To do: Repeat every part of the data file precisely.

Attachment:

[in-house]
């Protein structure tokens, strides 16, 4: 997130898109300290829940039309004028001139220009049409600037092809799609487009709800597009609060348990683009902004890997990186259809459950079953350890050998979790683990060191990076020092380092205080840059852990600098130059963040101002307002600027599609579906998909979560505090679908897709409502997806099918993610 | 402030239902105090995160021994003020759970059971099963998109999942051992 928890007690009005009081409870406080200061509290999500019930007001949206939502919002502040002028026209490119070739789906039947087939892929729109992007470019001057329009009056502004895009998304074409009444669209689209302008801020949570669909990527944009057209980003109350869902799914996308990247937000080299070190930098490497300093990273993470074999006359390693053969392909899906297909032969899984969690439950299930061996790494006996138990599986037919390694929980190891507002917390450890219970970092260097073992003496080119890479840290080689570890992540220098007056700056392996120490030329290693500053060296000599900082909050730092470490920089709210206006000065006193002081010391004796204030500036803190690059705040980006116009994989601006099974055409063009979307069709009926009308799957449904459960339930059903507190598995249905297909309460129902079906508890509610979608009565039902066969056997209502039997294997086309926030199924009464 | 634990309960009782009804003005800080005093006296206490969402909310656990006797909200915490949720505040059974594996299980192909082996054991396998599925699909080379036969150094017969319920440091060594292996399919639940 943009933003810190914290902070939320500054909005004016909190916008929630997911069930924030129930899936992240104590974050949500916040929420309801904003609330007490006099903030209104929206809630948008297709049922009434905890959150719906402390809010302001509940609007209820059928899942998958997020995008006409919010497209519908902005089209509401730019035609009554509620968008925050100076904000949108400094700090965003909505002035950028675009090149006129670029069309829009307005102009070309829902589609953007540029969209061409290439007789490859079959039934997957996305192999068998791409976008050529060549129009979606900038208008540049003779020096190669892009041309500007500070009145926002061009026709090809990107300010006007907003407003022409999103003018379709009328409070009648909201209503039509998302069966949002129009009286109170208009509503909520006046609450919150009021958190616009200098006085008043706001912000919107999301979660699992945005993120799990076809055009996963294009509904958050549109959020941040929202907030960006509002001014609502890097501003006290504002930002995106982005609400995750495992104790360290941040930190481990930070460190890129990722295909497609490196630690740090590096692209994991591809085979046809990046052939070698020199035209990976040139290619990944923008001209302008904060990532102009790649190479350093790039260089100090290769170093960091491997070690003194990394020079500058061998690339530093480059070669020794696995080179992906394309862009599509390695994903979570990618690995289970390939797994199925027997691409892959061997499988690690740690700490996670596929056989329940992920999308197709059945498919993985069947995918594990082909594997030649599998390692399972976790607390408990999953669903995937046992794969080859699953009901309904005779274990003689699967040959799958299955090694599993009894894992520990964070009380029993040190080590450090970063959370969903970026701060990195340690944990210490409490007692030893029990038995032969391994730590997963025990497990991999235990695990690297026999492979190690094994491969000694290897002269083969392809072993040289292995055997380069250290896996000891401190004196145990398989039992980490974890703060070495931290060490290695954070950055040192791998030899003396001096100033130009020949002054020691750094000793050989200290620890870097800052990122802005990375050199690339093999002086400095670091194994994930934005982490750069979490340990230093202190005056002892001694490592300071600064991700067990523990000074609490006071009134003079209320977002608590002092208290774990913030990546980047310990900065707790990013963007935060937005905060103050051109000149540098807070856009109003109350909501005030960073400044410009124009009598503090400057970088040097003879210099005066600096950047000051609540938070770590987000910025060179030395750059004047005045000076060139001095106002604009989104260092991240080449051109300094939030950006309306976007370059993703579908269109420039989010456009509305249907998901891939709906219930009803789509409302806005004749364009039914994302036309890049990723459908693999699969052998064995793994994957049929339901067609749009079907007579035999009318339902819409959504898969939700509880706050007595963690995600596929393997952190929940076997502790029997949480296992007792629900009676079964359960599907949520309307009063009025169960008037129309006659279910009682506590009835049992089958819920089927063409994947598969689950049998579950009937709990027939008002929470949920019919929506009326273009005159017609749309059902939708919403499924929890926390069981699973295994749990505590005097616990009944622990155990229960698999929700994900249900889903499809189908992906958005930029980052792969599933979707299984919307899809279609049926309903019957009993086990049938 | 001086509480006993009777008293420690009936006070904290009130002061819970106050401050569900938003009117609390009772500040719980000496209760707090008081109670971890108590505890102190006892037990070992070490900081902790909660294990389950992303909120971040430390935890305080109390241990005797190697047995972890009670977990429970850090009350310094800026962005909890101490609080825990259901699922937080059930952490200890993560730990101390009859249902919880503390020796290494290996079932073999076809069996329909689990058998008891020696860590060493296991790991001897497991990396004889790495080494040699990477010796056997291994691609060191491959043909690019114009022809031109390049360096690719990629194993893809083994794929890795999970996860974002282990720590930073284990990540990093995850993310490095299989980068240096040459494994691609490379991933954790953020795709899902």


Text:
[in-house]
């Protein structure tokens, strides 16, 4: 997130898109300290829940039309004028001139220009049409600037092809799609487009709800597009609060348990683009902004890997990186259809459950079953350890050998979790683990060191990076020092380092205080840059852990600098130059963040101002307002600027599609579906998909979560505090679908897709409502997806099918993610 | 402030239902105090995160021994003020759970059971099963998109999942051992 928890007690009005009081409870406080200061509290999500019930007001949206939502919002502040002028026209490119070739789906039947087939892929729109992007470019001057329009009056502004895009998304074409009444669209689209302008801020949570669909990527944009057209980003109350869902799914996308990247937000080299070190930098490497300093990273993470074999006359390693053969392909899906297909032969899984969690439950299930061996790494006996138990599986037919390694929980190891507002917390450890219970970092260097073992003496080119890479840290080689570890992540220098007056700056392996120490030329290693500053060296000599900082909050730092470490920089709210206006000065006193002081010391004796204030500036803190690059705040980006116009994989601006099974055409063009979307069709009926009308799957449904459960339930059903507190598995249905297909309460129902079906508890509610979608009565039902066969056997209502039997294997086309926030199924009464 | 634990309960009782009804003005800080005093006296206490969402909310656990006797909200915490949720505040059974594996299980192909082996054991396998599925699909080379036969150094017969319920440091060594292996399919639940 943009933003810190914290902070939320500054909005004016909190916008929630997911069930924030129930899936992240104590974050949500916040929420309801904003609330007490006099903030209104929206809630948008297709049922009434905890959150719906402390809010302001509940609007209820059928899942998958997020995008006409919010497209519908902005089209509401730019035609009554509620968008925050100076904000949108400094700090965003909505002035950028675009090149006129670029069309829009307005102009070309829902589609953007540029969209061409290439007789490859079959039934997957996305192999068998791409976008050529060549129009979606900038208008540049003779020096190669892009041309500007500070009145926002061009026709090809990107300010006007907003407003022409999103003018379709009328409070009648909201209503039509998302069966949002129009009286109170208009509503909520006046609450919150009021958190616009200098006085008043706001912000919107999301979660699992945005993120799990076809055009996963294009509904958050549109959020941040929202907030960006509002001014609502890097501003006290504002930002995106982005609400995750495992104790360290941040930190481990930070460190890129990722295909497609490196630690740090590096692209994991591809085979046809990046052939070698020199035209990976040139290619990944923008001209302008904060990532102009790649190479350093790039260089100090290769170093960091491997070690003194990394020079500058061998690339530093480059070669020794696995080179992906394309862009599509390695994903979570990618690995289970390939797994199925027997691409892959061997499988690690740690700490996670596929056989329940992920999308197709059945498919993985069947995918594990082909594997030649599998390692399972976790607390408990999953669903995937046992794969080859699953009901309904005779274990003689699967040959799958299955090694599993009894894992520990964070009380029993040190080590450090970063959370969903970026701060990195340690944990210490409490007692030893029990038995032969391994730590997963025990497990991999235990695990690297026999492979190690094994491969000694290897002269083969392809072993040289292995055997380069250290896996000891401190004196145990398989039992980490974890703060070495931290060490290695954070950055040192791998030899003396001096100033130009020949002054020691750094000793050989200290620890870097800052990122802005990375050199690339093999002086400095670091194994994930934005982490750069979490340990230093202190005056002892001694490592300071600064991700067990523990000074609490006071009134003079209320977002608590002092208290774990913030990546980047310990900065707790990013963007935060937005905060103050051109000149540098807070856009109003109350909501005030960073400044410009124009009598503090400057970088040097003879210099005066600096950047000051609540938070770590987000910025060179030395750059004047005045000076060139001095106002604009989104260092991240080449051109300094939030950006309306976007370059993703579908269109420039989010456009509305249907998901891939709906219930009803789509409302806005004749364009039914994302036309890049990723459908693999699969052998064995793994994957049929339901067609749009079907007579035999009318339902819409959504898969939700509880706050007595963690995600596929393997952190929940076997502790029997949480296992007792629900009676079964359960599907949520309307009063009025169960008037129309006659279910009682506590009835049992089958819920089927063409994947598969689950049998579950009937709990027939008002929470949920019919929506009326273009005159017609749309059902939708919403499924929890926390069981699973295994749990505590005097616990009944622990155990229960698999929700994900249900889903499809189908992906958005930029980052792969599933979707299984919307899809279609049926309903019957009993086990049938 | 001086509480006993009777008293420690009936006070904290009130002061819970106050401050569900938003009117609390009772500040719980000496209760707090008081109670971890108590505890102190006892037990070992070490900081902790909660294990389950992303909120971040430390935890305080109390241990005797190697047995972890009670977990429970850090009350310094800026962005909890101490609080825990259901699922937080059930952490200890993560730990101390009859249902919880503390020796290494290996079932073999076809069996329909689990058998008891020696860590060493296991790991001897497991990396004889790495080494040699990477010796056997291994691609060191491959043909690019114009022809031109390049360096690719990629194993893809083994794929890795999970996860974002282990720590930073284990990540990093995850993310490095299989980068240096040459494994691609490379991933954790953020795709899902």